RoleInvestigator
Funding Start2014
Funding Finish2014
GNoG1400556
Type Of FundingGrant - Aust Non Government
Category3AFG
UONY

Using focus groups to understand young adult males motivators and barriers to participating in a Healthy Lifestyle Program$10,000

Funding body: Hunter Medical Research Institute

Funding bodyHunter Medical Research Institute
Project TeamProfessor Clare Collins, Doctor Melinda Hutchesson, Doctor Megan Rollo, Professor Philip Morgan
SchemeProject Grant
RoleInvestigator
Funding Start2014
Funding Finish2014
GNoG1301360
Type Of FundingGrant - Aust Non Government
Category3AFG
UONY

Helping pregnant women achieve a healthy lifestyle and good outcomes for themselves and their baby in terms of health and well-being$10,000

Funding body: Hunter Medical Research Institute

Funding bodyHunter Medical Research Institute
Project TeamProfessor Clare Collins, Doctor Megan Rollo, Doctor Melinda Hutchesson, Miss Lisa Spencer
SchemePostgraduate Research Scholarship
RoleInvestigator
Funding Start2014
Funding Finish2014
GNoG1401512
Type Of FundingGrant - Aust Non Government
Category3AFG
UONY

20131 grants / $1,232

Dietitians Association of Australia 30th National Conference, National Convention Centre, Canberra, 23 - 25 May 2013$1,232

Funding body: University of Newcastle - Faculty of Health and Medicine

Funding bodyUniversity of Newcastle - Faculty of Health and Medicine
Project TeamDoctor Melinda Hutchesson
SchemeTravel Grant
RoleLead
Funding Start2013
Funding Finish2013
GNoG1300540
Type Of FundingInternal
CategoryINTE
UONY

20121 grants / $25,000

Development and evaluation of an eHealth weight loss intervention for young overweight women$25,000

Funding body: Hunter Medical Research Institute

Funding bodyHunter Medical Research Institute
Project TeamProfessor Clare Collins, Doctor Melinda Hutchesson
SchemeResearch Higher Degree Support Grant
RoleInvestigator
Funding Start2012
Funding Finish2012
GNoG1200013
Type Of FundingContract - Aust Non Government
Category3AFC
UONY

20111 grants / $25,000

NL11009 Updated literature review on nuts: The Newcastle Report$25,000

Funding body: Horticulture Australia Limited

Funding bodyHorticulture Australia Limited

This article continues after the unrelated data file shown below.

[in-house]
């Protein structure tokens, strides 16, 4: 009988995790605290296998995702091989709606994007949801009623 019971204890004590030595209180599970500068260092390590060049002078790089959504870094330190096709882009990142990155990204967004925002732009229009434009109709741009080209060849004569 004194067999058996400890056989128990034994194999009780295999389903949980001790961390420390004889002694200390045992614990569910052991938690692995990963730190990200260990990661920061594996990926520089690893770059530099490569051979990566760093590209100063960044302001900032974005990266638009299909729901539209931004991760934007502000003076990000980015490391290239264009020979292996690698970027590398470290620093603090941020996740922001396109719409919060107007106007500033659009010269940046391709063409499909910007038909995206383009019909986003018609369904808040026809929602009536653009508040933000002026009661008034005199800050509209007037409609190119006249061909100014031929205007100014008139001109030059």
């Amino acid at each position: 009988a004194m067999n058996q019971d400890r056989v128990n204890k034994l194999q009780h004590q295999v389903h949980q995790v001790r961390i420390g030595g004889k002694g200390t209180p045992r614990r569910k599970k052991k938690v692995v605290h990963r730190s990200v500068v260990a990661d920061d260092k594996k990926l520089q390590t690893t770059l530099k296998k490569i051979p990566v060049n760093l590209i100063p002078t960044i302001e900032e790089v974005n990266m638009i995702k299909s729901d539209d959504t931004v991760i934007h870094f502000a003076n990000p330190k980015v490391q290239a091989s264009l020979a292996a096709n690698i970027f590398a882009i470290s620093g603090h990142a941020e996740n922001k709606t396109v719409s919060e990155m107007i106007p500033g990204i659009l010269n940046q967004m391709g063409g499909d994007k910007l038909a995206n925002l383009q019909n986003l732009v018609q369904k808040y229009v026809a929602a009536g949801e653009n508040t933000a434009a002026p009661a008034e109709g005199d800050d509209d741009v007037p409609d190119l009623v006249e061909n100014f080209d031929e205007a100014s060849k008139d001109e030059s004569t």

Project TeamProfessor Clare Collins, Doctor Melinda Hutchesson
SchemeResearch Consultancy
RoleInvestigator
Funding Start2011
Funding Finish2011
GNoG1101124
Type Of FundingContract - Aust Non Government
Category3AFC
UONY

20101 grants / $9,091

Preliminary work to revise the DAA Best Practice Guidelines for the Treatment of Overweight and Obesity in Adults$9,091

Funding body: Dietitians Association of Australia

Funding bodyDietitians Association of Australia
Project TeamProfessor Clare Collins, Conjoint Professor Lauren Williams, Associate Professor Surinder Baines, Doctor Lesley MacDonald-Wicks, Doctor Tracy Burrows, Doctor Alexis Hure, Doctor Melinda Hutchesson
SchemeProject Consultancy
RoleInvestigator
Funding Start2010
Funding Finish2010
GNoG1001022
Type Of FundingGrant - Aust Non Government
Category3AFG
UONY
Edit

Research Supervision

Current Supervision

CommencedResearch Title / Program / Supervisor Type
2014Weight Management During Pregnancy and Following Childbirth
Nutrition & Dietetics, Faculty of Health and Medicine
Co-Supervisor
2013Can young men change their lifestyle? A novel way to improve health.
Nutrition & Dietetics, Faculty of Health and Medicine
Co-Supervisor
2012A Novel Approach that Focuses on the Health and Appearance of Young Women
Nutrition & Dietetics, Faculty of Health and Medicine
Co-Supervisor
Edit

News

Be healthe Be positive

‘Healthe’ approach to weight loss

March 19, 2015

Young women looking for inspiration to achieve a healthy weight have the opportunity to enrol in a targeted program soon to be trialled by nutrition researchers at the University of Newcastle.

Young men exercising

Healthy lifestyle study targets young men

March 19, 2014

Young men are the target of a new University of Newcastle study aiming to tailor a healthy lifestyle program that meets their specific needs.

Fruit and Vegies

The power of fruit and vegies

October 16, 2013

Can increasing your fruit and vegetable intake improve your skin colour and appearance? A University of Newcastle study is searching for the answer with the hope it could be a powerful motivator to encourage people to eat healthier.

Dr Melinda Hutchesson

Position

Research Fellow
School of Health Sciences
Faculty of Health and Medicine

Focus area

Nutrition and Dietetics

Contact Details

Emailmelinda.hutchesson@newcastle.edu.au
Phone(02) 4921 5405

Office

RoomAdvanced Technology Centre (ATC) Level 3
BuildingAdvanced Technology Centre
Edit